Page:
And yet, there he is, one summer writing a letter to his Martha, then his fiancee, claiming “life-affirming Judaism will not be absent from our home.” He speaks confidently about Jewish New Year and other Jewish festivals. One of the few things he took with him when abandoning Vienna for the last time in 1939 was a Yarhzeit booklet, containing Hebrew and German prayers. His father gave him a Bible inscribed in Hebrew for his 35th Birthday: ‘here you go son, a bible you do not want in a language you cannot read.’ Freud’s excellent results in school in both Yiddish and Hebrew as well as his brother being fluent in the language suggest Freud may be have been tinkering with the truth. Or perhaps he just forgot? It might be a little too ironic to suggest he repressed it.

When Freud was not discussing psychoanalytic theories, he was often addressing personal concerns and his religious surroundings. Freud once described a Jewish wedding he attended as a “malign mockery” and then proceeds to have a Jewish wedding with Martha several years later, even wearing traditional Jewish dress! Indubitably, yes, that’s right, indubitably, Freud’s Jewish identity recedes and expands in different areas and deriving a Jewish faith out of this is difficult, but to discount Freud’s comments would be to dismiss a personal awareness and fondness of his heritage.

So we know what Freud was often in two minds on a typical Wednesday morning, but what about a particularly anti-Semitic Wednesday morning? Violent anti-Semitism in Freud’s Vienna might have caused him to choke on his morning croissant, and this is the final stone to be overturned. Freud was unafraid: he chased a group of chanting anti-Semitics in Bavaria, castigated anti-Semites on a train in Saxony and refused to give up his Jewish identity for promotion at the University of Vienna. He felt he had “inherited all the defiance and all the passions with which our ancestors defended the temple” and tacitly accepted his Jewish heritage as a source of strength and intellectual independence. The threats to his livelihood empowered him and strengthened him. It brought him out of subjective debate and into active duty. Freud often saw his intellectual independence and academic integrity as a derivative of the perennial Jewish character.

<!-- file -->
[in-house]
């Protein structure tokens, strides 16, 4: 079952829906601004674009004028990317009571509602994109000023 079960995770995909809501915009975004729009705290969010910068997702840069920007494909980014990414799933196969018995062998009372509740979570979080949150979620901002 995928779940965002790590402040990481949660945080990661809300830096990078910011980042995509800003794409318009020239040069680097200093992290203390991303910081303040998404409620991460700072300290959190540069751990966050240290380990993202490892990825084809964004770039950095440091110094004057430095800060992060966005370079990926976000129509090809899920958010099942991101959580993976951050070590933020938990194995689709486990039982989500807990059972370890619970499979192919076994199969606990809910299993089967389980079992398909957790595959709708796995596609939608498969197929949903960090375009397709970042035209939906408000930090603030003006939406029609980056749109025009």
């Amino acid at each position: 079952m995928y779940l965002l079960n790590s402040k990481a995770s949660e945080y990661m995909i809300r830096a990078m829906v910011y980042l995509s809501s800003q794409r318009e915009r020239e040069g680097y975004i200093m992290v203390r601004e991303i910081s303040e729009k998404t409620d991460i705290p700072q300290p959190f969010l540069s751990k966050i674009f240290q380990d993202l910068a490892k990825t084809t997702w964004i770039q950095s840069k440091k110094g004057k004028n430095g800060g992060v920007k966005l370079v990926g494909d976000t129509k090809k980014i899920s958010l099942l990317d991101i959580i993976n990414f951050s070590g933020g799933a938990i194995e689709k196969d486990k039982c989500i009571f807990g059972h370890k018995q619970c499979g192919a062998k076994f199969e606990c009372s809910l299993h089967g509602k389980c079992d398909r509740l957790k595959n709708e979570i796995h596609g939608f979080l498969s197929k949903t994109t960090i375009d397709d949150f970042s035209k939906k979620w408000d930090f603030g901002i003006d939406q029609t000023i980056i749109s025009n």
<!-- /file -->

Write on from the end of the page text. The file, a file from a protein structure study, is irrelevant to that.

His unorthodox approach towards traditional Judaism morphed into a new kind of understanding of his Jewishness which Freud never managed to fully explore. Indeed, perhaps his dissatisfaction with his own conclusions led him, towards the end of his life, to be more confident in his opinions of Judaism. I am inclined to agree that Freud was constantly moving “between belonging and not belonging as a Jew.” Throughout his life, Freud battled anti-Semitism in his own way, but neither condemned nor embraced the Zionist solution over Israel. He was comfortable around Jews and was constantly mingling with the Jewish milieu in his personal and professional life.

The way Freud’s life plays out seems more indicative of the human condition than his actual work on psychoanalysis. People tend to feel as if no two layers within themselves are alike, certainly the person from yesterday is not the same as the one today – and who knows what tomorrow will bring. The evidence presented here about Freud transcends time, moving freely along his timeline and shows the sometimes paradoxical way we think but it also reveals an inharmonious process of mental growth, from young atheist to Jewish ambassador and back again. Something about Freud’s intelligent and informed discussions were surprisingly normal, even familiar and he had the courage to explore these flaws and paradoxes. Freudian thinking often seems quite close to home, exploring the machinations of the mind, and that, whilst scary, is no bad thing. We can host completely opposing ideas in our minds simultaneously and perhaps we should take pleasure in this rather than let the frustration of uncertainty take hold. Resolutions to internal struggles do not necessarily conclude with the total dispensing of one idea over another. Critiquing Freud’s theories is one thing, but we should not leave his methodology by the wayside – we can adopt it for ourselves and try on a pair of Freudian slippers for a while.

Featured Image Credit: David Webb, CC Flickr. License can be found here.